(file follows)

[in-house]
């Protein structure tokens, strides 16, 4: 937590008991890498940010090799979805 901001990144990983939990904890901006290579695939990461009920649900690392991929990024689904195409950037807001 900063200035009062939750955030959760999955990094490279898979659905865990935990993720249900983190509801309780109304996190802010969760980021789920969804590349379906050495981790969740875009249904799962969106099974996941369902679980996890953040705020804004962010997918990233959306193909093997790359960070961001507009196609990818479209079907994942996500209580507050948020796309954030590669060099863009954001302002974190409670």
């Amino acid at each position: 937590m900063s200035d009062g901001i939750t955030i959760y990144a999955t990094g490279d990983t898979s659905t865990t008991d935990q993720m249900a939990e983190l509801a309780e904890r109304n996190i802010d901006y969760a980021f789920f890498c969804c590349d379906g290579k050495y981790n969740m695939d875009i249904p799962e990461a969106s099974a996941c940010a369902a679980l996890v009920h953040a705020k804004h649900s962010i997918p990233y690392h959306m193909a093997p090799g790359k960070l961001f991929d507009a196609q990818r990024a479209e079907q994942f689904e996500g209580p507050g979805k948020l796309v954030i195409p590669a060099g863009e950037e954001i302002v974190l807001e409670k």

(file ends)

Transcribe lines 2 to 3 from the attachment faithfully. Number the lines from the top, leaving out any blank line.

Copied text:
């Protein structure tokens, strides 16, 4: 937590008991890498940010090799979805 901001990144990983939990904890901006290579695939990461009920649900690392991929990024689904195409950037807001 900063200035009062939750955030959760999955990094490279898979659905865990935990993720249900983190509801309780109304996190802010969760980021789920969804590349379906050495981790969740875009249904799962969106099974996941369902679980996890953040705020804004962010997918990233959306193909093997790359960070961001507009196609990818479209079907994942996500209580507050948020796309954030590669060099863009954001302002974190409670």
């Amino acid at each position: 937590m900063s200035d009062g901001i939750t955030i959760y990144a999955t990094g490279d990983t898979s659905t865990t008991d935990q993720m249900a939990e983190l509801a309780e904890r109304n996190i802010d901006y969760a980021f789920f890498c969804c590349d379906g290579k050495y981790n969740m695939d875009i249904p799962e990461a969106s099974a996941c940010a369902a679980l996890v009920h953040a705020k804004h649900s962010i997918p990233y690392h959306m193909a093997p090799g790359k960070l961001f991929d507009a196609q990818r990024a479209e079907q994942f689904e996500g209580p507050g979805k948020l796309v954030i195409p590669a060099g863009e950037e954001i302002v974190l807001e409670k």